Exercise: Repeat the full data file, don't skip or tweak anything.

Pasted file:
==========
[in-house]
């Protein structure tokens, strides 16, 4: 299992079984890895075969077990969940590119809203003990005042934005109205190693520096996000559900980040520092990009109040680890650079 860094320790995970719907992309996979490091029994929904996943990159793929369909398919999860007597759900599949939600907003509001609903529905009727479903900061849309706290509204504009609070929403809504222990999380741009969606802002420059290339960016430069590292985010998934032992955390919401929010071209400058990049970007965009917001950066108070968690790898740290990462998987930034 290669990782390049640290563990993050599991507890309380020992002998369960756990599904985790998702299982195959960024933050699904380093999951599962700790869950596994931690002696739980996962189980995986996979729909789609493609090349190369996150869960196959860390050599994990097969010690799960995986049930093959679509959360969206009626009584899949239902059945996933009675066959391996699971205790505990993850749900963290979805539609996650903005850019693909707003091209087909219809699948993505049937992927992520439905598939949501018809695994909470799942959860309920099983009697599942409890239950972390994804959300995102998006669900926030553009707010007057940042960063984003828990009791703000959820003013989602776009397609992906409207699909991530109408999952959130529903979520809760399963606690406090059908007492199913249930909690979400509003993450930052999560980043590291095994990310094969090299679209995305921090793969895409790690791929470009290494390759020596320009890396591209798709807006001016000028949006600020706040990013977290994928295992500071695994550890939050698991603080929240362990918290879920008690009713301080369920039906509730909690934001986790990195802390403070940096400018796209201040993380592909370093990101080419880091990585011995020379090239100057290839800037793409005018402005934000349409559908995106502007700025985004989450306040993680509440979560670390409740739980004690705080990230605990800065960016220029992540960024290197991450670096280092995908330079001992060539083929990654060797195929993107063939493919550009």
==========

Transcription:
[in-house]
């Protein structure tokens, strides 16, 4: 299992079984890895075969077990969940590119809203003990005042934005109205190693520096996000559900980040520092990009109040680890650079 860094320790995970719907992309996979490091029994929904996943990159793929369909398919999860007597759900599949939600907003509001609903529905009727479903900061849309706290509204504009609070929403809504222990999380741009969606802002420059290339960016430069590292985010998934032992955390919401929010071209400058990049970007965009917001950066108070968690790898740290990462998987930034 290669990782390049640290563990993050599991507890309380020992002998369960756990599904985790998702299982195959960024933050699904380093999951599962700790869950596994931690002696739980996962189980995986996979729909789609493609090349190369996150869960196959860390050599994990097969010690799960995986049930093959679509959360969206009626009584899949239902059945996933009675066959391996699971205790505990993850749900963290979805539609996650903005850019693909707003091209087909219809699948993505049937992927992520439905598939949501018809695994909470799942959860309920099983009697599942409890239950972390994804959300995102998006669900926030553009707010007057940042960063984003828990009791703000959820003013989602776009397609992906409207699909991530109408999952959130529903979520809760399963606690406090059908007492199913249930909690979400509003993450930052999560980043590291095994990310094969090299679209995305921090793969895409790690791929470009290494390759020596320009890396591209798709807006001016000028949006600020706040990013977290994928295992500071695994550890939050698991603080929240362990918290879920008690009713301080369920039906509730909690934001986790990195802390403070940096400018796209201040993380592909370093990101080419880091990585011995020379090239100057290839800037793409005018402005934000349409559908995106502007700025985004989450306040993680509440979560670390409740739980004690705080990230605990800065960016220029992540960024290197991450670096280092995908330079001992060539083929990654060797195929993107063939493919550009």